Chef Gabrielle Hamilton knows what she likes. She is a two-time James Beard award winner who still serves sardines with mustard and Triscuits as an appetizer at her New York City restaurant Prune. Anthony Bourdain described her 2011 memoir, “Blood, Bones and Butter,” as “simply the best memoir by a chef. Ever.” And now she has a cookbook, simply named “Prune,” and it doesn’t disappoint. Chefs Feed chatted with Hamilton about her love of writing, her philosophy behind saltine crackers and why she doesn’t consider herself a culinary rebel.

Chefs Feed: Your restaurant Prune has been around for 15 years now. Why did you decide to do a cookbook now?

Gabrielle Hamilton: I’ve thought about it before but it happened to coincide with the birthday of Prune. We got asked within the first year of Prune to write one but I wasn’t sure who we were then or what we could contribute to the genre.

Most cookbooks have an intro and an index of recipes or ingredients. Why neither in yours?

I wrote it entirely in the voice that I use in the restaurant and with my line cooks. I started writing it in the conventional way and then stopped after 11 minutes flat. I realized that I had no voice or authenticity and wasn’t telling any truths. That’s why I wrote it the way I did. I have a writing education and I was not unaware of or ignoring the home consumer at all. I recognize and admit that it’s difficult to use without an index. We’re going to launch one online in the next few weeks to make it easier to reference the recipes.

I hope it’s obvious why I didn’t include head notes or explanations, but I had written my memoir a few years ago and it had a long introduction. So this ends up being the recipe companion to that, or vice versa.

What do you hope home chefs will take away from this cookbook?

I think the home chef falls into many categories. You have a novice who has the same skill set as my 17 year-old extern who doesn’t know the difference between a sprig of parsley and cilantro, the expert line cook, and everyone in between.

This cookbook includes all of the extremes. The home cook will get not only very, very detailed information, advice and helpful notes, but also get a feel for what it’s like to work in this industry. The story line falls along three different levels: recipes, tips and a narrative dappled throughout it about what it’s like to be inside the restaurant.

How do you decide when it’s appropriate to use different variations of an ingredient, such as homemade pasta versus pre-made wonton sheets?

I know how and when to make a homemade mayonnaise and the book has probably eight different mayo recipes. And I also know when it’s appropriate to use Hellman’s mayo. How do I know? Hm, maybe that’s just my skill set after being in the business for 30 years. I think there’s a time to use a saltine cracker and there’s a time to make your own bread.

Food waste is a big issue right now and you have a whole section called “garbage” that’s about using scraps. Any tips for the home chef on how they can reuse unwanted scraps?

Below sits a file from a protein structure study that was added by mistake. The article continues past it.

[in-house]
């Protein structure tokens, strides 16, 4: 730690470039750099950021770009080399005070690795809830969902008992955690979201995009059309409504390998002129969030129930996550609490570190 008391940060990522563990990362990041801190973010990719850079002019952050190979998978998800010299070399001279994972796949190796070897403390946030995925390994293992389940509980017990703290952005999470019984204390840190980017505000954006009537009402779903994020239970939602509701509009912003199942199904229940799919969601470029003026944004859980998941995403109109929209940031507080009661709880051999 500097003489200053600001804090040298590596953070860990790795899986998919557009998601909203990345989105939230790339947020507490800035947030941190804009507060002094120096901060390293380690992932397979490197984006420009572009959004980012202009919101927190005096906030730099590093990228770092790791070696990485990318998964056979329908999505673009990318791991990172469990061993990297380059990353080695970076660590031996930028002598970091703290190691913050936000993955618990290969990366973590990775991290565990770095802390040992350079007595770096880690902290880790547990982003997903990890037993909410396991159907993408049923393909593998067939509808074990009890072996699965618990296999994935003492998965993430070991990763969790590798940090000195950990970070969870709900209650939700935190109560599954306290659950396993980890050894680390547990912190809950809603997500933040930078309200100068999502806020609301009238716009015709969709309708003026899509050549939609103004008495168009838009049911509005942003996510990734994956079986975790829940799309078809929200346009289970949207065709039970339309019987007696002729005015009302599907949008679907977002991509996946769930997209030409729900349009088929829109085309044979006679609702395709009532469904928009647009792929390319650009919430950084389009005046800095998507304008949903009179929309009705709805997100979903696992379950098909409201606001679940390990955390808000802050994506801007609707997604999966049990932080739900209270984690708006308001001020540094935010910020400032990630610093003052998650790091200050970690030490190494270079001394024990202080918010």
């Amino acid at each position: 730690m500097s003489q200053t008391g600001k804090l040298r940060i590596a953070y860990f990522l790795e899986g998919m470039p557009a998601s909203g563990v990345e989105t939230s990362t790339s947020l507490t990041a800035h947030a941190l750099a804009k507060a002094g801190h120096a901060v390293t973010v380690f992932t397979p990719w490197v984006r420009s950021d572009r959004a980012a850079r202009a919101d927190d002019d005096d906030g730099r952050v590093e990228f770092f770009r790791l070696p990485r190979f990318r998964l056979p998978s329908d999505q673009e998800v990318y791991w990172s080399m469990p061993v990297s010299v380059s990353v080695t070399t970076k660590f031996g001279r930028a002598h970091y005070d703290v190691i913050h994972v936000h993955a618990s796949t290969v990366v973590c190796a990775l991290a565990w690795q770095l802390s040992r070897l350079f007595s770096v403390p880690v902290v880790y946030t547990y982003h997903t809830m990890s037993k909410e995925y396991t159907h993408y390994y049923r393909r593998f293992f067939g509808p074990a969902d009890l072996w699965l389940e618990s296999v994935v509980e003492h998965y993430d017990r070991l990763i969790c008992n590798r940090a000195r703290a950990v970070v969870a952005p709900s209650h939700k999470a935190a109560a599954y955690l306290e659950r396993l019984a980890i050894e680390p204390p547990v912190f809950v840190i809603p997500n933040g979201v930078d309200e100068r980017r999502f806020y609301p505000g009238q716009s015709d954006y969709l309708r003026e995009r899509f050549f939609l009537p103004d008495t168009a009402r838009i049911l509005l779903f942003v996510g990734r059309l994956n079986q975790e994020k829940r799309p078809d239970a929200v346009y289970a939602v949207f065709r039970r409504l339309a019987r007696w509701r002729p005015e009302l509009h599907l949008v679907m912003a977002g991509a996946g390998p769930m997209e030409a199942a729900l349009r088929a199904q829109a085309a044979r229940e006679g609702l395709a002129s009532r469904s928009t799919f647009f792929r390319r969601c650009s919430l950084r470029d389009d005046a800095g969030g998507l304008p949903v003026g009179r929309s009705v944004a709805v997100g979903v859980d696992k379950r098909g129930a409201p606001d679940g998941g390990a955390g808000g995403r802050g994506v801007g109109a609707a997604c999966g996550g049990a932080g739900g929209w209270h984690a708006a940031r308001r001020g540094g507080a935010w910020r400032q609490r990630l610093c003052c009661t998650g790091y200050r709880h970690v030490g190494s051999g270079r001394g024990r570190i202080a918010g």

Everyone has a limp head of celery in their fridge and there’s a great recipe in the book that explains my thinking behind scraps.

Are there any recipes that you wish had made it into the book that didn’t?

We had about 250 recipes that we had to pull out because it was turning into a huge book but now I think the finished product is absolutely loaded with all of the things that we’re known for and are asked for the most. The brunch service, the hamburger, the sweet breads... it’s all in the book.

Do you think this cookbook is a good reflection of who you are?

For better and for worse, I do. It’s an accurate reflection of who I am, what the restaurant industry is like and what our little corner of the world is like.

You’ve been called a “rogue” or “rebellious” chef. Do you think that’s accurate? Or is the world just not used to strong women running kitchens?

I think we work always within the classic and traditional idioms at Prune. Maybe it’s not so common what we do, but it’s not rogue. I’m an opinionated person and I live and die by my opinions. And I think that’s what has distinguished the restaurant.

This is your second book now, after your memoir, “Blood, Bones and Butter.” Do you plan on writing any more books in the future?

I think I do. I really enjoyed taking on this cookbook and it was a richer experience than I anticipated. I didn’t realize there would be so much writing in a cookbook. Cooking is my background and I’ve been in the kitchen my whole life, ever since I was old enough to wash dishes. Now I get to play barefoot in the front yard with literature.

When you have time to go out, where’s your go-to spot to eat right now?

I have not really had time to go out, so I’m way behind but have a long list of places to check out. If they’re still open by the time I get to them, then great. If they’ve closed down, that’s too bad.

Interview by Sara Bloomberg